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Most Common Myths About Alcohol Debunked

Alcohol has long been the “life of the party” for many social gatherings, from college frat parties to large family get-togethers. There is
a lot of misinformation out there regarding alcohol, and many people believe these words without question. That is where the problem with alcohol lies.

No one takes the dangers of it serious. Here are some debunked myths about alcohol:

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1. Less Intoxicating

People are often mistaken about just how much beer compares to wine or a cocktail. Whether you are drinking 1 ½ ounce of liquor in a cocktail, a 5-ounce glass of wine, or a 12 oz can of beer, you will be the same level of drunk guaranteed. Each of these is a considered a standard serving, respectively.

Now, if you hammered back 12 ounces of tequila or vodka versus a 12 ounce can of beer, then yes, the beer would be less intoxicating.

2. Switching Drinks Gets You There Faster

There are many sayings like “Beer on whiskey, mighty risky” or “Beer before liquor, never been sicker.” Hearing this so often, you would think that sticking to just one or two types of drinks would keep you in the clear.

The thing is, alcohol is alcohol. Whether you’re drinking Budweiser and wine or Tecate and Jack Daniels, the results will all be the same. Too much alcohol will lead to some of the worst physical feelings you’ve ever had.

When you begin to feel like you’re dying after partying too hard, that’s your body entering survival mode and trying to keep your heart beating. Go heavy on the sauce and you’ll end up dehydrated like a Sun-Maid raisin.

3. Need To Sober Up? Showers, Fresh Air, and Coffee to the Rescue

No matter what family you belong to, each has their own set of ways to sober up. Many, though, are pretty universal in their claims of helping to stave off the drunkenness. Ever been told to have a cup of coffee after a night of binging? What about stepping out of the bar to inhale the fresh air and exhale your buzz?

All these things might feel good when you are seeing double, but none of it will help at all with sobering up.

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For one drink, your body takes up to an hour to process and remove the alcohol from your system. And none of these will fool a Breathalyzer test.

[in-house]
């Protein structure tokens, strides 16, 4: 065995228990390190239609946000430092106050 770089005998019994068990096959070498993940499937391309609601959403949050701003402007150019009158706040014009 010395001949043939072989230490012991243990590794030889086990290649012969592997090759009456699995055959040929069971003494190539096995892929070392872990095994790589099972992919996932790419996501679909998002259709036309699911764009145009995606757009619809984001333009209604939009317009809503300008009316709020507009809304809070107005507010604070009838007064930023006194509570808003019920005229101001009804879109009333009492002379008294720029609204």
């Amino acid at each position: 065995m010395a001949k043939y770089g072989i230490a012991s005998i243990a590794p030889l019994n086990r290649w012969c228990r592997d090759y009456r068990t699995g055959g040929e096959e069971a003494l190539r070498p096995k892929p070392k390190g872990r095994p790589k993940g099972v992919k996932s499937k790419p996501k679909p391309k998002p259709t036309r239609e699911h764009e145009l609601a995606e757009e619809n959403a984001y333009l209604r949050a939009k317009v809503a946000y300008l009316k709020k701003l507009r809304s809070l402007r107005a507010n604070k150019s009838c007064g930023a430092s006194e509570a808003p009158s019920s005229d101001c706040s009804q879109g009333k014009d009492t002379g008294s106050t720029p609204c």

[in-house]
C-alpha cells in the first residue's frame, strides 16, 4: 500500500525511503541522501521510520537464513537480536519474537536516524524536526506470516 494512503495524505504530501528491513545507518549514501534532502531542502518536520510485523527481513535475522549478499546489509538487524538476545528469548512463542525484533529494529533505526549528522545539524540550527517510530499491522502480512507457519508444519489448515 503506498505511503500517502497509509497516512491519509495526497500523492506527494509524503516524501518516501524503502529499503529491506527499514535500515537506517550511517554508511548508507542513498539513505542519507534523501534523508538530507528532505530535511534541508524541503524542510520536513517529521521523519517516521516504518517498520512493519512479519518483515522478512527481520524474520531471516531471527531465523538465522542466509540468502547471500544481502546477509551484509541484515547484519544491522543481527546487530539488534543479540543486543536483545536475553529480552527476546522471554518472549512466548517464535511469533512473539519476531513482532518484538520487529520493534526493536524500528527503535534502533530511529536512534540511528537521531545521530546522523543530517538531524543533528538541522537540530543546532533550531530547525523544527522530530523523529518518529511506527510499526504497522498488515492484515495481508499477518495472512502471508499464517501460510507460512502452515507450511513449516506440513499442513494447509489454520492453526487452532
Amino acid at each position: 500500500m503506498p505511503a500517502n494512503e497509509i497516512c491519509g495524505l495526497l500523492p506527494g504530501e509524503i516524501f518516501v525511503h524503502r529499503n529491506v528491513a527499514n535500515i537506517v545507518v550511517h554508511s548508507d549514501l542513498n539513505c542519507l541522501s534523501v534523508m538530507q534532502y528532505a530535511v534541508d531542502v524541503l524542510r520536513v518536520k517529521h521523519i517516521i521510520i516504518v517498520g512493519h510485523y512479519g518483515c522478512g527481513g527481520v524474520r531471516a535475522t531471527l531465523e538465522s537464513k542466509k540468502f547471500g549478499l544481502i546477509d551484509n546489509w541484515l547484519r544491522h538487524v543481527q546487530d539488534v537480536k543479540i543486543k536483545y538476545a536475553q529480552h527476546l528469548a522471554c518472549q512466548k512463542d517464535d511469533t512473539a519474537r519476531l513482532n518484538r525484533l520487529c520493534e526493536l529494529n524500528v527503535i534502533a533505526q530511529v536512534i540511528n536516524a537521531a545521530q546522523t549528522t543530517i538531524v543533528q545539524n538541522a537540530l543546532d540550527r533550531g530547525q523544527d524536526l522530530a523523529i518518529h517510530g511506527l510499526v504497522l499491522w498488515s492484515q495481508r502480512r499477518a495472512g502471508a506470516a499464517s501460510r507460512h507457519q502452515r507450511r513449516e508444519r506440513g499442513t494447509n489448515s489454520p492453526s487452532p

4. Gorge Yourself to Stay Sober

So you decided to have a substantial helping of lunch before heading out for the night to drink. If you think that your large meal will help keep the alcohol from getting you drunk, you are severely mistaken. You are simply delaying the eventual absorption of the alcohol into your bloodstream.

A meal high in carbs and grease might help prevent a hangover the next morning, but eating a ton of food before ingesting alcohol will simply delay your eventual intoxication.

5. Wine: The Older the Better

Wine has become a multi-billion dollar industry with many vineyards and production facilities around the world. The common belief among connoisseurs of fermented grape juice would tell you that higher price tags usually mean a better-aged product.

Does leaving wine in a cellar do anything for its flavor or other details? While some wines are meant to be stored for a few years, the majority are meant to be consumed within one year of being finished.

After a short while, the antioxidants you would normally see in wine actually decrease over time. If you’ve got a wine you’ve been dying to try out, pop it now and pass the bottle on.

6. Puking – The Sobering Hangover Cure

Many people also believe that, if you puke while drunk you can shake off some of the alcohol and feel more sober. This claim is painfully untrue. Anyone familiar with basic human physiology knows that alcohol is immediately absorbed into the bloodstream.

And if you’ve gotten to the point where you’re vomiting involuntarily, it’s too late to “sober up” and you can expect a hangover when you wake up the next day.

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7. Beer is Great Post-Workout

One study saw only slight evidence of rehydration when athletes were tested after a workout regimen. The problem with using alcohol post-workout is that it causes a chain reaction forcing oxygen to leave the bloodstream far quicker, inhibiting the transport of digestive enzymes and essential nutrients.

If you want to replenish after a workout, try sports drinks with sugar, salt, and potassium. These are things known to help rehydrate the body.

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